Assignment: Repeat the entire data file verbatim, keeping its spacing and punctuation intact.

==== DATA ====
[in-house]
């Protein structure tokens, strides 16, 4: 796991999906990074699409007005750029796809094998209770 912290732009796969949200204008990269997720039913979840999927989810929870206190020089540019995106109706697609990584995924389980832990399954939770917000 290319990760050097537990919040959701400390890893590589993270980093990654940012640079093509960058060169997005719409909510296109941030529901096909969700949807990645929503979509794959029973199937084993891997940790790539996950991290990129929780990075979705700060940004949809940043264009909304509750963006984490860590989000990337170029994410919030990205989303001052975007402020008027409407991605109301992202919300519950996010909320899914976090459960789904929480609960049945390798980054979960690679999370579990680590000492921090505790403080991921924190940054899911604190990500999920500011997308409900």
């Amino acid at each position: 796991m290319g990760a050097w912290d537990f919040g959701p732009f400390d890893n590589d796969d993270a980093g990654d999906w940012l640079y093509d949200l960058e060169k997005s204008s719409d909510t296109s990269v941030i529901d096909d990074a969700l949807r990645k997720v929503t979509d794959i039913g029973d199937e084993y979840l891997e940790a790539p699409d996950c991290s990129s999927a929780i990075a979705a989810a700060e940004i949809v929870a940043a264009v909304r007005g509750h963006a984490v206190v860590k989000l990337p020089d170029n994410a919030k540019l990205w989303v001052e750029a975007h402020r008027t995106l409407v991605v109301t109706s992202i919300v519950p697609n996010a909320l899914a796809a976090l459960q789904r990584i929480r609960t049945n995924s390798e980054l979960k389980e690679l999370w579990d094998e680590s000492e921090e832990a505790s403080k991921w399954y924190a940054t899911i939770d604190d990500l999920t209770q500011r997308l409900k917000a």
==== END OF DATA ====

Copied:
[in-house]
């Protein structure tokens, strides 16, 4: 796991999906990074699409007005750029796809094998209770 912290732009796969949200204008990269997720039913979840999927989810929870206190020089540019995106109706697609990584995924389980832990399954939770917000 290319990760050097537990919040959701400390890893590589993270980093990654940012640079093509960058060169997005719409909510296109941030529901096909969700949807990645929503979509794959029973199937084993891997940790790539996950991290990129929780990075979705700060940004949809940043264009909304509750963006984490860590989000990337170029994410919030990205989303001052975007402020008027409407991605109301992202919300519950996010909320899914976090459960789904929480609960049945390798980054979960690679999370579990680590000492921090505790403080991921924190940054899911604190990500999920500011997308409900």
């Amino acid at each position: 796991m290319g990760a050097w912290d537990f919040g959701p732009f400390d890893n590589d796969d993270a980093g990654d999906w940012l640079y093509d949200l960058e060169k997005s204008s719409d909510t296109s990269v941030i529901d096909d990074a969700l949807r990645k997720v929503t979509d794959i039913g029973d199937e084993y979840l891997e940790a790539p699409d996950c991290s990129s999927a929780i990075a979705a989810a700060e940004i949809v929870a940043a264009v909304r007005g509750h963006a984490v206190v860590k989000l990337p020089d170029n994410a919030k540019l990205w989303v001052e750029a975007h402020r008027t995106l409407v991605v109301t109706s992202i919300v519950p697609n996010a909320l899914a796809a976090l459960q789904r990584i929480r609960t049945n995924s390798e980054l979960k389980e690679l999370w579990d094998e680590s000492e921090e832990a505790s403080k991921w399954y924190a940054t899911i939770d604190d990500l999920t209770q500011r997308l409900k917000a």